• Porting work: For example, port software from IP v4.0 to v6.0, port software from the existing database system to a different database system, port software to support multiple browsers, etc.
    • Spikes: Proofs of concept, prototypes and experiments to reduce the technical risk and gain knowledge
    • Develop test suites: Develop automated or manual test suites for various non-functional system-wide requirements, such as performance tests, usability tests, security tests, inter-operability tests, scalability tests, availability tests, system tests, etc.
    • Run test sets:  Run test suites (automated or manual) for various non-functional system-wide requirements listed above; run manual or automated regression tests sets; log defects found along with steps to reproduce the defects.
    • Architecture runway work: Technical infrastructure design and coding effort necessary to support upcoming features in the nearer-term without excessive, delay-causing redesign. This type of work is becoming increasingly important as agile projects scale up. For further details, see the SAFe web site.
    • Infrastructure work: Set up or improve development, test, build environments; continuous integration server; continuous delivery (DevOps) systems, etc.
    • Dependency management work
    • Online help, tutorials, release notes
    • Technical debt reduction work
    • Customer support team training
    • General Availability (GA) release packaging

Often Class B work may represent as much as 30% of the total work if it is fully accounted for and properly estimated. For so-called hardening or stabilization sprints, all work is Class B work. However, Class B workitems are often not properly inventoried and logged in the agile application lifecycle management (agile ALM) tool; they are poorly estimated and poorly planned. Consequently, they come back and haunt the team during sprints as unplanned or underestimated work – sort of their revenge for not receiving the respect they deserve. These two classes of workitems are compared and contrasted in Table 1.


Treat all workitems as pretty swans deserving your full attention

No workitem should be treated as an ugly duckling. Here are several concrete steps I would like to recommend so you can treat all workitems as pretty swans:

Ownership:  If the product owner is reluctant to own or support Class B workitems, or does not have a good understanding of them, team members should have an honest discussion with the product owner about the reasons, cost and benefits of Class B workitems. The discussion has to be along the lines that if we don’t take proper care of Class B workitems, the team will continue to increase its technical debt and end up lowering productivity in the future. In fact some Class B work (such as defect fixing and running test suites) even has impact on users. On the other hand, if we spend reasonable effort on Class B workitems (10% to 20% in our view), it will lay the foundation for productivity growth in the future. If necessary, senior management (perhaps facilitated by the ScrumMaster) may need to play a constructive role here, as there is never-ending pressure to deliver more and more Class A stories demanded (or thought to be needed) by customers and users.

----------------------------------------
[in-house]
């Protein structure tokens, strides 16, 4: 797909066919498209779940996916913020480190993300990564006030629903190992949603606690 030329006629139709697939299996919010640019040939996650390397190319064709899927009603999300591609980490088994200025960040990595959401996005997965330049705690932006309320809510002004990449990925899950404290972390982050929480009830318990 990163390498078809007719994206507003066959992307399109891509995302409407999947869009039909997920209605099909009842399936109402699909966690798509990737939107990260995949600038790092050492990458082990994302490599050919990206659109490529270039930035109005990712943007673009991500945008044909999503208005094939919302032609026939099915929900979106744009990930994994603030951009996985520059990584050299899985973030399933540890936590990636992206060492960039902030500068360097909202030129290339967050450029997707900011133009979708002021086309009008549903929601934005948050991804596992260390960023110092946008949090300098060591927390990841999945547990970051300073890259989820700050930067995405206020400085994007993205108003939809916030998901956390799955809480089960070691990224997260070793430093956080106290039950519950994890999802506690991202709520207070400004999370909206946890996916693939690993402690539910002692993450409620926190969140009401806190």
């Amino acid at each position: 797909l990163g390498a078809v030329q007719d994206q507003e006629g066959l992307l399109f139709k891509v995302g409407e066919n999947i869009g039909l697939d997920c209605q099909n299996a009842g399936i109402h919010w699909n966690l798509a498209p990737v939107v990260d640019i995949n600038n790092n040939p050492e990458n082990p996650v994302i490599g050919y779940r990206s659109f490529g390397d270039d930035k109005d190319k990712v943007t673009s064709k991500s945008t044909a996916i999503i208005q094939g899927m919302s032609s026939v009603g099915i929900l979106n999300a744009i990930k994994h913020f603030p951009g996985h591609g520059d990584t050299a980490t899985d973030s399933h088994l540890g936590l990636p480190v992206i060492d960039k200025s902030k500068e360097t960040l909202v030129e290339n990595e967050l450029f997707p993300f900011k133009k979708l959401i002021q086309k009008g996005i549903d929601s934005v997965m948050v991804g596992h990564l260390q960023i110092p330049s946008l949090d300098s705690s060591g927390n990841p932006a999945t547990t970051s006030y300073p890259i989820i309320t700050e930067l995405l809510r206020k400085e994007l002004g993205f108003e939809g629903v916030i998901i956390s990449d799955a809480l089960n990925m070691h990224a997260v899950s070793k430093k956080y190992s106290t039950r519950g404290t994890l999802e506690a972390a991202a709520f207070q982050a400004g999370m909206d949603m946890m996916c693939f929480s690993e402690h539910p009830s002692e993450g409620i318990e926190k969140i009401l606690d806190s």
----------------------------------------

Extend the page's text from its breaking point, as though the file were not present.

Inventory and Visibility: There must be a full and proper inventory of all Class B workitems. They need to be logged into the agile ALM database with clear and complete description along with appropriate acceptance criteria.

Analysis: The analysis methods for Class A vs. Class B workitems are different. The product owner or business analyst explains and clarify Class A workitems.  Team leads (development leads, QA testing leads) and other subject matter experts clarify various Class B workitems.  Analysis of both Class A and Class B workitems should be done preferably one time-box ahead of their design and development time-box, as explained in my sprint pipeline blog post. Only with proper analysis effort can one clearly understand what needs to be done for each Class B workitem — the prerequisite for estimating, planning and the actual implementation effort.

INVESTment: Class B workitems also need proper INVESTment. They need to be independent of each other (at least the specification level). They should be negotiable between the product owner and the team, with both sides coming to an agreement on the scope of the work and what is outside of the scope. Although the value for some of the Class B workitems (such as spikes, architecture runway and technical debt reduction) is not immediately relevant to customers or users, the product owner needs to understand this work is important to reduce the technical risk and to improve the productivity (velocity) of future sprints. The team members should be able to break down large Class B workitems into smaller Class B workitems that can be completed in a single sprint. Each workitem needs to be testable.

Acceptance criteria and acceptance tests: Class B workitems must have acceptance criteria as agreed upon between their owners and the team, with concurrence from the product owner. Depending on the nature of the workitem, acceptance tests may be a matter of going through a checklist (for completion of release packaging or training the customer support team). Or it may be running and passing test sets, fixing, verifying and closing defects, checking that the spikes have produced the desired technical information (or if you’ve run out of the allocated time for the spike), online help is reviewed to match with working software, etc.